Microsoft Corporation develops, manufactures, licenses, and supports a wide range of computer software products, including, Word®, Excel®, and the Xbox® gaming system. When Microsoft sells its products, it also provides technical support and periodic updates on those products for a period of time. Thus, at the time of sale, a portion of the proceeds is unearned (deferred) for these services. As time passes and services are provided to customers, Microsoft records a portion of its unearned (deferred) revenue as revenue.

To illustrate, the following excerpt was taken from a recent financial statement of Microsoft:

Unearned revenue … include(s) payments for: post-delivery support and consulting services to be performed in the future; Xbox Live subscriptions and prepaid points; Microsoft Dynamics business solutions products; Office 365 subscriptions; Skype prepaid credits and subscriptions; Bundled Offerings; and other offerings for which we have been paid in advance….

During a recent year, Microsoft recognized as revenue $48,498 million of unearned revenue, which is 57% of its total revenues. For a recent year ending June 30, Microsoft also reported on its balance sheet a liability for unearned revenue of $33,909 million. Thus, the recording of unearned revenue is a significant item for Microsoft.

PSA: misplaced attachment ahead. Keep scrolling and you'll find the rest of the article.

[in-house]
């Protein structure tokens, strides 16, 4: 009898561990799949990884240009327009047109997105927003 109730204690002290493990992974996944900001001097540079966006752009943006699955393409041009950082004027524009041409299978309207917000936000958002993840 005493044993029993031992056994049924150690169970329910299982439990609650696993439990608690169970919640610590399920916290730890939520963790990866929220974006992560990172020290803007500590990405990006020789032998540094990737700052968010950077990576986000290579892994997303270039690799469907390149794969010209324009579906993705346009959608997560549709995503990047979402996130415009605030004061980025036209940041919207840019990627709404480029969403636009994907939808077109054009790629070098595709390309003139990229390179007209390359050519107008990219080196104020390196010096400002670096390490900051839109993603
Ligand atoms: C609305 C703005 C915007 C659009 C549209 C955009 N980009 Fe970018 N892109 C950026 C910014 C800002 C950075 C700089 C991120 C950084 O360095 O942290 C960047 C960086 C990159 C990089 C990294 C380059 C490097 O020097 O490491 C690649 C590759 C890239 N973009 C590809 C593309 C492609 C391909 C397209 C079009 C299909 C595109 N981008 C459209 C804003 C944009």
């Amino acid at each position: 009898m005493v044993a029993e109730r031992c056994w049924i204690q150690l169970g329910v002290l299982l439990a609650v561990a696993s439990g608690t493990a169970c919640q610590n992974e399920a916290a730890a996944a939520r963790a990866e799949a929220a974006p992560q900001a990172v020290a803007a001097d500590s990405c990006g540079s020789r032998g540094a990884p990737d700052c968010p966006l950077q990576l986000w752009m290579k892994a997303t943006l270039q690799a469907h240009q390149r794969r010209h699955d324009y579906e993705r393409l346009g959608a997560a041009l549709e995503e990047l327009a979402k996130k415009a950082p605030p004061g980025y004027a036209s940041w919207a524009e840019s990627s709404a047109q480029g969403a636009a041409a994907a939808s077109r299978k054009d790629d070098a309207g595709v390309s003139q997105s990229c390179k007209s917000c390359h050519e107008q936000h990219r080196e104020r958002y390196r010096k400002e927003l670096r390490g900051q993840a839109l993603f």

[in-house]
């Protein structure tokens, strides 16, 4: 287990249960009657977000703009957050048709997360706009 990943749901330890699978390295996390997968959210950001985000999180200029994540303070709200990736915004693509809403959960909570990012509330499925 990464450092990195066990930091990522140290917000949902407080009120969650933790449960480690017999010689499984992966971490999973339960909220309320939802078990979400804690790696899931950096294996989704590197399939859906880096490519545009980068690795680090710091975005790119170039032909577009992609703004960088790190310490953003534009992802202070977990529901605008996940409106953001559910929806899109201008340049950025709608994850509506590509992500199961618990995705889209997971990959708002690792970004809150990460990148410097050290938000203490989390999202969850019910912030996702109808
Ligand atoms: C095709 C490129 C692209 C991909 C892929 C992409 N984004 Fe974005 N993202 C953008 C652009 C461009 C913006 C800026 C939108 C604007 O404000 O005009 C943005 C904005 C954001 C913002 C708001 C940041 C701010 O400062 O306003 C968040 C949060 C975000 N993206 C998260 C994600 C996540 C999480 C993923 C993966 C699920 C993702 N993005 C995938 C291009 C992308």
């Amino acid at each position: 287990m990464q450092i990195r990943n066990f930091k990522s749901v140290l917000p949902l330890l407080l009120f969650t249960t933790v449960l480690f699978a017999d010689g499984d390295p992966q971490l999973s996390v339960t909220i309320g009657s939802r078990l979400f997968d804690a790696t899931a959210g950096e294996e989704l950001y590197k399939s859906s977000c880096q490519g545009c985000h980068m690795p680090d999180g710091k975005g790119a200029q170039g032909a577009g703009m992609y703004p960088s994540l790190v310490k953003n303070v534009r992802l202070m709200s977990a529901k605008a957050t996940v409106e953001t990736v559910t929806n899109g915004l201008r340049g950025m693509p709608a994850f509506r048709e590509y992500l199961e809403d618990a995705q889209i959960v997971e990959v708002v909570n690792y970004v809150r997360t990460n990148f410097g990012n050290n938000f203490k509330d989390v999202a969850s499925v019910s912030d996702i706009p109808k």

Source: Microsoft Corporation, Form 10-K, For the Year Ended June 30, 2016.A journal entry is shown. December 4 is the date indicated. Office Equipment is debited with 18 shown in the Post. Ref. column and 1,800 shown in the Debit column. Accounts Payable is credited with 21 shown in the Post. Ref. column and 1,800 shown in the Credit column. A journal entry explanation is given below the journal entry: Purchased office equipment on account. Below the journal form, the accounting equation impact is illustrated. The accounting equation is shown: Assets equals Liabilities plus Owner's Equity. Under Assets in the accounting equation, a T account for Office Equipment is shown. The account number, 18, is shown in the top-right corner of the T account. On the left, in the Debit column of the Office Equipment T account, a December 4 entry of 1,800 is shown. The Credit column of the Office Equipment T account is blank. Under Liabilities in the accounting equation, a T account for Accounts Payable is shown. The account number, 21, is shown in the top-right corner of the T account. On the right, in the Credit column of the Accounts Payable T account, a December 4 entry of 1,800 is shown. The Debit column of the Accounts Payable T account is blank.Enlarge ImageA journal entry is shown. December 6 is the date indicated. Miscellaneous Expense is debited with 59 shown in the Post. Ref. column and 180 shown in the Debit column. Cash is credited with 11 shown in the Post. Ref. column and 180 shown in the Credit column. A journal entry explanation is given below the journal entry: Paid for newspaper advertisement. Below the journal form, the accounting equation impact is illustrated. The accounting equation is shown: Assets equals Liabilities plus Owner's Equity (Expense). Under Assets in the accounting equation, a T account for Cash is shown. The account number, 11, is shown in the top-right corner of the T account. On the right, in the Credit column of the Cash T account, a December 6 entry of 180 is shown. The Debit column of the Cash T account is blank. Under Owner's Equity (Expense) in the accounting equation, a T account for Miscellaneous Exp. is shown. The account number, 59, is shown in the top-right corner of the T account. On the left, in the Debit column of the Miscellaneous Exp. T account, a December 6 entry of 180 is shown. The Credit column of the Miscellaneous Exp. T account is blank.Enlarge ImageA journal entry is shown. December 11 is the date indicated. Accounts Payable is debited with 21 shown in the Post. Ref. column and 400 shown in the Debit column. Cash is credited with 11 shown in the Post. Ref. column and 400 shown in the Credit column. A journal entry explanation is given below the journal entry: Paid creditors on account. Below the journal form, the accounting equation impact is illustrated. The accounting equation is shown: Assets equals Liabilities plus Owner's Equity. Under Assets in the accounting equation, a T account for Cash is shown. The account number, 11, is shown in the top-right corner of the T account. On the right, in the Credit column of the Cash T account, a December 11 entry of 400 is shown. The Debit column of the Cash T account is blank. Under Liabilities in the accounting equation, a T account for Accounts Payable is shown. The account number, 21, is shown in the top-right corner of the T account. On the left, in the Debit column of the Accounts Payable T account, a December 11 entry of 400 is shown. The Credit column of the Accounts Payable T account is blank.Enlarge ImageJournalizing and Posting to AccountsEnlarge ImageA journal entry is shown on Page 3 of a journal form. December 13 is the date indicated in the Date column. The year 2018 appears in small type above the word Dec. Wages Expense is debited with 51 shown in the Post. Ref. column and 950 shown in the Debit column. Cash is credited with 11 shown in the Post. Ref. column and 950 shown in the Credit column. A journal entry explanation is given below the journal entry: Paid two weeks' wages. Below the journal form, the accounting equation impact is illustrated. The accounting equation is shown: Assets equals Liabilities plus Owner's Equity (Expense). Under Assets in the accounting equation, a T account for Cash is shown. The account number, 11, is shown in the top-right corner of the T account. On the right, in the Credit column of the Cash T account, a December 13 entry of 950 is shown. The Debit column of the Cash T account is blank. Under Owner's Equity (Expense) in the accounting equation, a T account for Wages Expense is shown. The account number, 51, is shown in the top-right corner of the T account. On the left, in the Debit column of the Wages Expense T account, a December 13 entry of 950 is shown. The Credit column of the Wages Expense T account is blank.Enlarge ImageLink to Apple